Equus LostWe need to be aware of the fact that when we give food rewards to horses, we create such a strong magnet that we reduce their ability for free expression. Positive reinforcement is a form of operant conditioning that falls within the behaviorist framework. Today, it is high time for such an approach to human interaction with animals to be thoroughly questioned. Behaviorism completely disregards animals’ mental elaboration, emotions, and internal state.

Want to know more? EQUUS LOST? by Francesco De Giorgio & José De Giorgio-Schoorl is available from the TSB online bookstore, where shipping in the US is FREE.

CLICK HERE to download a free chapter or to order.

Trafalgar Square Books, the leading publisher of equestrian books and videos, is a small business based on a farm in rural Vermont. 

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DIY-SPA-DAY-horseandriderbooks

Ah, Valentine’s Day! That Hallmark Holiday we all love to hate and hate to love. But we don’t have to sit around longing for some demonstration of adoration to appear in our mailbox or on our doorstep. Instead, why not treat that best of all faithful and true companions, your horse, to a DIY Spa Day.

Give His Fascia Some Love

Ear Release Photo by Patti Bose-horseandriderbooksUmm…what was that? Don’t worry, as equine bodyworker Margret Henkels explains in her book IS YOUR HORSE 100%? the fascia (or myofascia) is tissue in the body that connects all the horse’s body’s parts, including bones, muscles, and all the different body systems. As the “internet” of the body, fascia communicates with all parts instantly, while also giving the horse structure and organization. But this remarkable tissue changes under strain and accidental injury. It immediately builds many cross-hatching fibers in all directions around the area of strain, as well as faraway areas that help hide the strain for the horse. At first, these areas are warmer and larger as the fascia adds support. Eventually, they return to a more normal size and temperature, but the composition of the fascia changes. Over time, instead of flowing easily, it hardens into stiff fibers and lumps called “adhesions.” Strategic placement of your hands brings precisely the correct heat for fascia changes—that is, “melting” of adhesions and release of related emotional baggage. Henkels’ Conformation Balancing method, explained in her book and DVD, give us this easy technique to make our horses happy:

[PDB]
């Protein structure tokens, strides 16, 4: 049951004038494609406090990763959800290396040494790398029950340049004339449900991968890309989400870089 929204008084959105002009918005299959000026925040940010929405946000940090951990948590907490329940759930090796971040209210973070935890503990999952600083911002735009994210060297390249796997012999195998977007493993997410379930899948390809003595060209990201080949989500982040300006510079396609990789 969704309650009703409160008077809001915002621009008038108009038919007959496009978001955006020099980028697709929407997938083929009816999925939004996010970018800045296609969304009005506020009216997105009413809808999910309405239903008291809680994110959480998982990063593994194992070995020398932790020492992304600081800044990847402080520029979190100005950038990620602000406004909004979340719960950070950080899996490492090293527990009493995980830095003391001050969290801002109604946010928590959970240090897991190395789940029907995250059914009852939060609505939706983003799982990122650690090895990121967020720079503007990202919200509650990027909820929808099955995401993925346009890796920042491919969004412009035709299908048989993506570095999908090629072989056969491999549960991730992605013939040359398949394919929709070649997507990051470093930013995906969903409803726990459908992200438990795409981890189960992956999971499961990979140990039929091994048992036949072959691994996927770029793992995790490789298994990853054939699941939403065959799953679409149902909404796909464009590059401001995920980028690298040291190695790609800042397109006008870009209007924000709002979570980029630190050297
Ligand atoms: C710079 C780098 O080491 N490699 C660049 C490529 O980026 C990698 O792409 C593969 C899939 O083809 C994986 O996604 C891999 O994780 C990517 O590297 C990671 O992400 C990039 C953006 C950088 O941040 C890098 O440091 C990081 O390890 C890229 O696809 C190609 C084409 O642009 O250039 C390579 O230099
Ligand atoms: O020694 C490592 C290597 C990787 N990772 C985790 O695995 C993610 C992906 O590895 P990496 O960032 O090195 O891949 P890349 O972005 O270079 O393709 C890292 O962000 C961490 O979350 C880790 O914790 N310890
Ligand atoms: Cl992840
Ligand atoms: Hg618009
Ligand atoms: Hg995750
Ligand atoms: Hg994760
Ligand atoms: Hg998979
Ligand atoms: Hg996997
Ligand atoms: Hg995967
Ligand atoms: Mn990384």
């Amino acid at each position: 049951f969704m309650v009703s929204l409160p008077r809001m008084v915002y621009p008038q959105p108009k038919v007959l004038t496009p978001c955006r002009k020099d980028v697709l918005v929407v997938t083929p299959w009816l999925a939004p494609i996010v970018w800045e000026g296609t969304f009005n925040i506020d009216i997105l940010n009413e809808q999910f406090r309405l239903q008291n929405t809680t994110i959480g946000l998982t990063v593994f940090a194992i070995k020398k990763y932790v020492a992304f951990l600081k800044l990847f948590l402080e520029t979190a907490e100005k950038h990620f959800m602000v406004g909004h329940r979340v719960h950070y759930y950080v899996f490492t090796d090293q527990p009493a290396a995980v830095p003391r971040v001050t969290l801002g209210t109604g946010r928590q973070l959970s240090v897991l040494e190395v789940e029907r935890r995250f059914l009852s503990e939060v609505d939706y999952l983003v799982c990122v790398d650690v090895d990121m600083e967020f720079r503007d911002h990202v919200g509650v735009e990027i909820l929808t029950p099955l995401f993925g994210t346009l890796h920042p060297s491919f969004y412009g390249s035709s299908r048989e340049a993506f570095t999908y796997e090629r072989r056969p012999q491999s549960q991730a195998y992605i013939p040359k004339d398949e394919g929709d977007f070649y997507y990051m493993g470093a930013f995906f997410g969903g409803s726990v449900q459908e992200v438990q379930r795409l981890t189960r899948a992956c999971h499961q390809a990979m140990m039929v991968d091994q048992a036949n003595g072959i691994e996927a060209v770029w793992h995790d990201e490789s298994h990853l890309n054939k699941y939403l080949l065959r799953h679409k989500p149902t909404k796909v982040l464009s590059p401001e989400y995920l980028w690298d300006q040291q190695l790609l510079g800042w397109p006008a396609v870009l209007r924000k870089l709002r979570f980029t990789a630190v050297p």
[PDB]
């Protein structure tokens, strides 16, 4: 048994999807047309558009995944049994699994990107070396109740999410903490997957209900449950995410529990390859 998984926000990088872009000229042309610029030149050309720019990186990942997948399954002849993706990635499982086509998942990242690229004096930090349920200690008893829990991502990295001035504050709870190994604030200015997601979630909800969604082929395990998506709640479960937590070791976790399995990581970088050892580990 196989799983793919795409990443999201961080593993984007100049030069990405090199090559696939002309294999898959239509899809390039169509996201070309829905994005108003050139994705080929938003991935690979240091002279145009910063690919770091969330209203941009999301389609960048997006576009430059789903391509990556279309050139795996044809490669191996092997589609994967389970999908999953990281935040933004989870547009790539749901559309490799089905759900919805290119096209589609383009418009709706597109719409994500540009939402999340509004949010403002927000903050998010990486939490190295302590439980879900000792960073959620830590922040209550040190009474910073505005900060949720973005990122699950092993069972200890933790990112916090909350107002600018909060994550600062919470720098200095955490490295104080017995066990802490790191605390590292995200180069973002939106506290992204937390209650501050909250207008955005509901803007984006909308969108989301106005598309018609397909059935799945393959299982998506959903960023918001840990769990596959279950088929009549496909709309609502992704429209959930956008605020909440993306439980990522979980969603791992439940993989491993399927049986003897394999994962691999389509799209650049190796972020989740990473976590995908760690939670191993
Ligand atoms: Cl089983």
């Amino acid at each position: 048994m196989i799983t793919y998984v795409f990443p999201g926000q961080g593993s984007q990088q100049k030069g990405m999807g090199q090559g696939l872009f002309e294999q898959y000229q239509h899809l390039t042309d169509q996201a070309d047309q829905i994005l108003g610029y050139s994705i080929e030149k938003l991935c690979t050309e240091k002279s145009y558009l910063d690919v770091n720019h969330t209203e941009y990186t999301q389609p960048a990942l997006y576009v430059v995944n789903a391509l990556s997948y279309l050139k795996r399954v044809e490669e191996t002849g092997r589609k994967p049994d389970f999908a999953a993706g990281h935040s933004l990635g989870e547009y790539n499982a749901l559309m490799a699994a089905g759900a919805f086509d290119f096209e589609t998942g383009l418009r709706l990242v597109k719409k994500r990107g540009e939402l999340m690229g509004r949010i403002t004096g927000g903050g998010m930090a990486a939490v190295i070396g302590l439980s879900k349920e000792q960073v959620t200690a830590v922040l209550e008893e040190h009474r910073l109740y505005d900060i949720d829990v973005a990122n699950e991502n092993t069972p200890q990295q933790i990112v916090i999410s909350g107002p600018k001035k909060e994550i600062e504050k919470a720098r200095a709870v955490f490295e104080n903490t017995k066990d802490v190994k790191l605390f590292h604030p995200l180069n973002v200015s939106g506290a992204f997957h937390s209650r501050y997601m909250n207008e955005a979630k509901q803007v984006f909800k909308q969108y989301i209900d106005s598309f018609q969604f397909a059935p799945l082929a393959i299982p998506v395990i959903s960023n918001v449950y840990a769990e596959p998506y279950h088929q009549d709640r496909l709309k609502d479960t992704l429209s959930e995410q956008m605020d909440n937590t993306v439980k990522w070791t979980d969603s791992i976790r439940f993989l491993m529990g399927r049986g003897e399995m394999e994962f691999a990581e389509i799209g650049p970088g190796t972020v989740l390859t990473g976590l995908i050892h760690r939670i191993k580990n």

The ears are a “miracle area” for helping horses. Many have experienced trauma around the base of the ear as well as the entire ear, up to the tip. This can be caused by tight-fitting tack, or head strain. A gentle and effective technique is to hold the ear very softly. Once the horse understands you aren’t squeezing or grabbing at his ear, he relaxes and enjoys the changes. As your thumb sinks into the base of the ear, head changes occur. These releases often last many minutes and bring great relief from anxiety. One ear usually needs much more attention than the other. When you offer these often, the emotional progress for the horse is rapid.

 

Get Down…and Back

Hind End Release Photo by Deb Kalas-horseandriderbooksPositioning and movement of the hind limbs down and back can release tension in the muscles and structure of the hind end, including the hamstrings, the lower back, the gluteal muscles and the psoas. This can improve movements that require adduction and abduction of the hind limbs (think half-pass). Jim Masterson’s Masterson Method® Hind Leg Releases in THE DRESSAGE HORSE OPTIMIZED include this easy exercise:

Pick up the hind foot as if you are going to clean it. While supporting the fetlock with your hands, guide the hoof down and back so it rests on the toe. A couple inches farther back than the opposite planted hind foot is plenty. Keep your hand gently on the hoof, or slightly wiggling the hock, to help the horse relax. With the toe resting back, the hamstrings are fully relaxed. Gently stroke or lightly massage the area to further break up any tension.

 

The Eyes Have It

Acupressure for Horses-horseandriderbooksThere are many points around the horse’s eyes that can be accessed with acupressure. And, as Dr. Ina Gösmeier explains in her bestselling ACUPRESSURE FOR HORSES, acupressure is simple and safe for any of us to apply. All the meridians and organs meet in connection in and around the eye, so through acupressure there, disturbances in other parts of the body can be influenced and rebalanced. This technique also relaxes the horse greatly.

First, touch the Jingming acupressure point (at the corner of the eye) lightly, then slowly increase the pressure, using a clockwise, circular motion. Watch the horse’s reaction. When you see the corners of the mouth relax, the ears go sideways, the eyes begin to close, you know you are applying an optimal amount of pressure. Maintain pressure for one minute. Work you way all the way around the eye, working back to your starting point.